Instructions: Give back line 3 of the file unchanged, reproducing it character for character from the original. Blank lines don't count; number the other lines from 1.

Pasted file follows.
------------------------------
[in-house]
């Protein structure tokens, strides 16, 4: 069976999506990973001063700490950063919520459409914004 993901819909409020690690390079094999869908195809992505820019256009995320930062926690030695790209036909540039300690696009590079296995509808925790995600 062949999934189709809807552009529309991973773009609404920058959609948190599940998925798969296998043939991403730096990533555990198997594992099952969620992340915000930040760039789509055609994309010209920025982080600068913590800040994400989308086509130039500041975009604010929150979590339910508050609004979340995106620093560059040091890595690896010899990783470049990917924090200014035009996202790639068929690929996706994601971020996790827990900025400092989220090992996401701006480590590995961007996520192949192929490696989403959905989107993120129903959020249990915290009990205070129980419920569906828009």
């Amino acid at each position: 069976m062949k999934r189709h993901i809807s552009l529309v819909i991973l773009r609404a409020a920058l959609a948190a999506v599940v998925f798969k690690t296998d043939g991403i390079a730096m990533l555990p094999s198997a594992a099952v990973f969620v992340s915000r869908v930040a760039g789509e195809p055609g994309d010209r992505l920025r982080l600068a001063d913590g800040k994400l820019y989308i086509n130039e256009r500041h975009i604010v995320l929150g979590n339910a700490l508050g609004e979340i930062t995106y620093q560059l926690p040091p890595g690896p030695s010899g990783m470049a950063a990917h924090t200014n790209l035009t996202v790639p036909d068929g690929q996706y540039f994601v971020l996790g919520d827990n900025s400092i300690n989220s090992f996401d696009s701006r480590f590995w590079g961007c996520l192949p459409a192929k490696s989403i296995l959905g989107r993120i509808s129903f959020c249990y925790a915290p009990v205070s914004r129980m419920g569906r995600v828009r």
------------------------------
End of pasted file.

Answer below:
């Amino acid at each position: 069976m062949k999934r189709h993901i809807s552009l529309v819909i991973l773009r609404a409020a920058l959609a948190a999506v599940v998925f798969k690690t296998d043939g991403i390079a730096m990533l555990p094999s198997a594992a099952v990973f969620v992340s915000r869908v930040a760039g789509e195809p055609g994309d010209r992505l920025r982080l600068a001063d913590g800040k994400l820019y989308i086509n130039e256009r500041h975009i604010v995320l929150g979590n339910a700490l508050g609004e979340i930062t995106y620093q560059l926690p040091p890595g690896p030695s010899g990783m470049a950063a990917h924090t200014n790209l035009t996202v790639p036909d068929g690929q996706y540039f994601v971020l996790g919520d827990n900025s400092i300690n989220s090992f996401d696009s701006r480590f590995w590079g961007c996520l192949p459409a192929k490696s989403i296995l959905g989107r993120i509808s129903f959020c249990y925790a915290p009990v205070s914004r129980m419920g569906r995600v828009r």